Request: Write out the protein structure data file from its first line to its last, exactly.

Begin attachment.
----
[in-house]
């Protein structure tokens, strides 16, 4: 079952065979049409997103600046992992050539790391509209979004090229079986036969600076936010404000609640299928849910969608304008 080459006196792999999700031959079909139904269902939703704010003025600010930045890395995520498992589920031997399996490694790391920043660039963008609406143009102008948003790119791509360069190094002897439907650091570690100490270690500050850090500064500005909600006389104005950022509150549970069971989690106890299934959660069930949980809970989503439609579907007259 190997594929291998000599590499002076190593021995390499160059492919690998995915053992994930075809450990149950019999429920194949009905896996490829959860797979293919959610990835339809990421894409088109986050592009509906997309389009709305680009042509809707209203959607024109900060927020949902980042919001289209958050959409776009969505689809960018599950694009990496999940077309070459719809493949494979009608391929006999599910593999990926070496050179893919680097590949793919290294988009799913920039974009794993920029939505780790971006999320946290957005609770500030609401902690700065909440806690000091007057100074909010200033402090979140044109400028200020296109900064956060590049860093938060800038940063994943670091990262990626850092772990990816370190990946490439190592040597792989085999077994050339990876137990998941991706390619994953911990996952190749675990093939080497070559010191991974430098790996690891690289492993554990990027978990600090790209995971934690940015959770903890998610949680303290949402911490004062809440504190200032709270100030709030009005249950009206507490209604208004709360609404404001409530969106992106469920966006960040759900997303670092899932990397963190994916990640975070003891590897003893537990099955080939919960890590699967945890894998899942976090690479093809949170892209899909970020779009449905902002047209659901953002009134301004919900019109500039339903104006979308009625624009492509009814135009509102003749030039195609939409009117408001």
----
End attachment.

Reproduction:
[in-house]
């Protein structure tokens, strides 16, 4: 079952065979049409997103600046992992050539790391509209979004090229079986036969600076936010404000609640299928849910969608304008 080459006196792999999700031959079909139904269902939703704010003025600010930045890395995520498992589920031997399996490694790391920043660039963008609406143009102008948003790119791509360069190094002897439907650091570690100490270690500050850090500064500005909600006389104005950022509150549970069971989690106890299934959660069930949980809970989503439609579907007259 190997594929291998000599590499002076190593021995390499160059492919690998995915053992994930075809450990149950019999429920194949009905896996490829959860797979293919959610990835339809990421894409088109986050592009509906997309389009709305680009042509809707209203959607024109900060927020949902980042919001289209958050959409776009969505689809960018599950694009990496999940077309070459719809493949494979009608391929006999599910593999990926070496050179893919680097590949793919290294988009799913920039974009794993920029939505780790971006999320946290957005609770500030609401902690700065909440806690000091007057100074909010200033402090979140044109400028200020296109900064956060590049860093938060800038940063994943670091990262990626850092772990990816370190990946490439190592040597792989085999077994050339990876137990998941991706390619994953911990996952190749675990093939080497070559010191991974430098790996690891690289492993554990990027978990600090790209995971934690940015959770903890998610949680303290949402911490004062809440504190200032709270100030709030009005249950009206507490209604208004709360609404404001409530969106992106469920966006960040759900997303670092899932990397963190994916990640975070003891590897003893537990099955080939919960890590699967945890894998899942976090690479093809949170892209899909970020779009449905902002047209659901953002009134301004919900019109500039339903104006979308009625624009492509009814135009509102003749030039195609939409009117408001």